Furious Hours: Murder, Fraud, and the Last Trial of Harper Lee

There were 3 distinct sections of this book: the strange murders swirling around Reverend Miller, who seemed to take out life insurance policies on everyone in his family and they ended up dead; the subsequent trial of the man who murdered Reverend Miller at the funeral home mourning his latest victim; Harper Lee’s involvement as a last gasp effort to produce a book in the 1970s and 80s. The first and last sections were the most interesting, with delving into Lee’s life providing the most meat for the story. Lee grew up next door to Truman Capote who whisked away to NYC where she eventually migrated. She had put the finishing touches on Mockingbird (after being granted a year off to write by the largess of friends) and was wondering what to do when Capote asked for her help researching the killings that became In Cold Blood. Her help in Kansas was enormous, detailed notes that later propped up his book, plus people much more likely to speak to a pleasant polite Southern woman than flamboyant Capote who met some people at his hotel door wearing pink lingerie.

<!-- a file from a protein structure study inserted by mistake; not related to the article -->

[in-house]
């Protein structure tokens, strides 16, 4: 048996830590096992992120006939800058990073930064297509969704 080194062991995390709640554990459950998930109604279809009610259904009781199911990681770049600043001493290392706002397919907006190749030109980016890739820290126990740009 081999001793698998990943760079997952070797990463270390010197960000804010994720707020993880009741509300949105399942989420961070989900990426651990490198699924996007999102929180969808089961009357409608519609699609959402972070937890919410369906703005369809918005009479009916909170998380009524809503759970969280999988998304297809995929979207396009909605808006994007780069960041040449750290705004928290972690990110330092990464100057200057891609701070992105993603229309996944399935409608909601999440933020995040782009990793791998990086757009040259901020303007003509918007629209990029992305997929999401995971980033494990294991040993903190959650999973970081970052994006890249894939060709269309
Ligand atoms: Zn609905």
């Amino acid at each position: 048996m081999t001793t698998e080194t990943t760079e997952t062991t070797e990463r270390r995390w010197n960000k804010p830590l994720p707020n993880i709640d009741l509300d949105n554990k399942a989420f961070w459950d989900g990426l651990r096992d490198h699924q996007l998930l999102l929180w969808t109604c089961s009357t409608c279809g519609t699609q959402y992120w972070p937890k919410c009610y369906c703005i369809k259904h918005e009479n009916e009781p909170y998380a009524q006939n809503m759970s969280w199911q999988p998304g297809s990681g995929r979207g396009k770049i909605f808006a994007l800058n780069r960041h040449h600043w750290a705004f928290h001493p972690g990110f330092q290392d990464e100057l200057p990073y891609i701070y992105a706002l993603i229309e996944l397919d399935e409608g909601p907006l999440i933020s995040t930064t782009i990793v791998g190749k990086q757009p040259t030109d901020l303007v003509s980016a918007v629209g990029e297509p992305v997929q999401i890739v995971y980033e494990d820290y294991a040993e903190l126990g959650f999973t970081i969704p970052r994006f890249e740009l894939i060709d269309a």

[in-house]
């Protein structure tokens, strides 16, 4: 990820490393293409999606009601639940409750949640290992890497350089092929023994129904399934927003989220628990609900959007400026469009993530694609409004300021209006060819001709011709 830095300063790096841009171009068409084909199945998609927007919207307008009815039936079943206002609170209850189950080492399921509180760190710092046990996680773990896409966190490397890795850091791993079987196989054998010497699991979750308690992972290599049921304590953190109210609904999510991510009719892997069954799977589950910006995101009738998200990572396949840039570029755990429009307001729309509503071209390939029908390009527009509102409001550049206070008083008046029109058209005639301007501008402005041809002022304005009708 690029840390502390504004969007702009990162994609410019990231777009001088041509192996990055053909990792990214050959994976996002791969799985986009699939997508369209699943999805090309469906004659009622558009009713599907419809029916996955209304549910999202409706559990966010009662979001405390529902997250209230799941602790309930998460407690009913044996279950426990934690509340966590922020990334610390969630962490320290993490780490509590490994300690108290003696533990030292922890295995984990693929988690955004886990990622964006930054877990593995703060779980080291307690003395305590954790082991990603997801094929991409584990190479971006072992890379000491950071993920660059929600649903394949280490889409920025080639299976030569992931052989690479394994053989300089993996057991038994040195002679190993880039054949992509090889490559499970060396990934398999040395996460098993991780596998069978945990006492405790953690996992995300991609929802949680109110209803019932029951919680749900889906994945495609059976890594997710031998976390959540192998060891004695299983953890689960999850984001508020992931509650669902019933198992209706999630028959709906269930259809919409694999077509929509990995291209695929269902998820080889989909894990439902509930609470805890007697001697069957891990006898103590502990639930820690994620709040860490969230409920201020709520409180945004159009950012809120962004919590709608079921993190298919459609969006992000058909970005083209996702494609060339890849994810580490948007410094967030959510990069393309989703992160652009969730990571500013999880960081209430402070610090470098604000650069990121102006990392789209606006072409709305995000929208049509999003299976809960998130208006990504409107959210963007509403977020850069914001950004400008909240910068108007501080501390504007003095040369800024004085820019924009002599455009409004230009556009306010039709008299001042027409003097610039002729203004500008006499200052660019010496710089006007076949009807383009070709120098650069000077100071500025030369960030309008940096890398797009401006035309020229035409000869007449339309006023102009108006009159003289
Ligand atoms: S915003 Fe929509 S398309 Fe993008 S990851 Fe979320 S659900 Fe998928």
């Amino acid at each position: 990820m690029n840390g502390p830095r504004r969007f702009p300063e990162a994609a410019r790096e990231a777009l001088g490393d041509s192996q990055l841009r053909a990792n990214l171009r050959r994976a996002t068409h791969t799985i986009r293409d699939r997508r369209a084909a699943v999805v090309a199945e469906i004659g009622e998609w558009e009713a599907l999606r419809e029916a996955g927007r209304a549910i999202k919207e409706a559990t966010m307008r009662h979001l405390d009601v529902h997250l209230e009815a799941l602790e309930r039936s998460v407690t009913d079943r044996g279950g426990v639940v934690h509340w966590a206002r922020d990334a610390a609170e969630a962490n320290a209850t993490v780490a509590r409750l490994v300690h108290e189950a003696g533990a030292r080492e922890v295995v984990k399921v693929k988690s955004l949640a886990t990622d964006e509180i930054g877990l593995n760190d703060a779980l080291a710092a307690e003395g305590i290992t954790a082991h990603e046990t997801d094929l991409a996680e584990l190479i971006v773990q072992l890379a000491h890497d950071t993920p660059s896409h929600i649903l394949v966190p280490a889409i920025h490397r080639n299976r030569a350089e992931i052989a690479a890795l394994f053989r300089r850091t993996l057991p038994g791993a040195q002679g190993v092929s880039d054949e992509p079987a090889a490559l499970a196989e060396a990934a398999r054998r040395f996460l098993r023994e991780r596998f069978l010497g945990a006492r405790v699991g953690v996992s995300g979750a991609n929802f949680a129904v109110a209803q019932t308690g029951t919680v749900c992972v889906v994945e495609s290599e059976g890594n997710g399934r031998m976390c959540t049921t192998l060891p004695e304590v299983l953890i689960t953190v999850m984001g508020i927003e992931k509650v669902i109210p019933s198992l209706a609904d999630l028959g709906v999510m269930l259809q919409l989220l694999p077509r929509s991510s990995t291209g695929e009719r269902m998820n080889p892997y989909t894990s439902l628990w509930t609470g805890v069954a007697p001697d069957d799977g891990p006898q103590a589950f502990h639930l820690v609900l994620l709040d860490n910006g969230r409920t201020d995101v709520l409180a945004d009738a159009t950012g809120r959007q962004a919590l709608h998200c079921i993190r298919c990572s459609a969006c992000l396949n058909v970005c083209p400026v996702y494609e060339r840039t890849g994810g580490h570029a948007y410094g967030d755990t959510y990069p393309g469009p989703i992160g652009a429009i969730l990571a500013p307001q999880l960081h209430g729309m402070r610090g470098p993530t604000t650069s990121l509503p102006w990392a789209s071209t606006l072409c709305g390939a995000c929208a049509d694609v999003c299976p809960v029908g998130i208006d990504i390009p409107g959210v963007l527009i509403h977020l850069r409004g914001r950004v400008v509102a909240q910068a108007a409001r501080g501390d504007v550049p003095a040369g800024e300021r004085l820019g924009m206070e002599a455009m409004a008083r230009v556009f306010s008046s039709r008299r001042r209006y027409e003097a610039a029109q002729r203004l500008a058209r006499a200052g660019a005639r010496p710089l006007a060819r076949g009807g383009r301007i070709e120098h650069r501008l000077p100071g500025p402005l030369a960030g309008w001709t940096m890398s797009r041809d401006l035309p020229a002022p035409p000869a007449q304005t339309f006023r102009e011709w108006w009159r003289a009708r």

Then Mockingbird came out and was successful beyond anyone’s wildest dreams, making Capote jealous, making Lee fearful of earning any extra money since her income bracket was already being taxed at 70%. This immediate success made it possible for her never to work again and some say that it cursed her from future writing projects. The author of this book does float the idea that it was possible that Lee “had decided to write for her own satisfaction or for posterity, not her peers, and the feelings of incompletion and failure were incongruous with her own experience.” I say, why not? If she got pleasure out of writing for herself (and her many letters seem to be delightful), then why not leave it at that?

Overall the book was strangely sewn together, stitches large and unwieldy. The editors of which Cep writes so lovingly as having positively influenced Lee’s writing were sorely lacking here. But alas, this is the current state of publishing.

Side note to myself that Melville is buried in Woodlawn Cemetery in the Bronx, a place Lee made a pilgrimage to.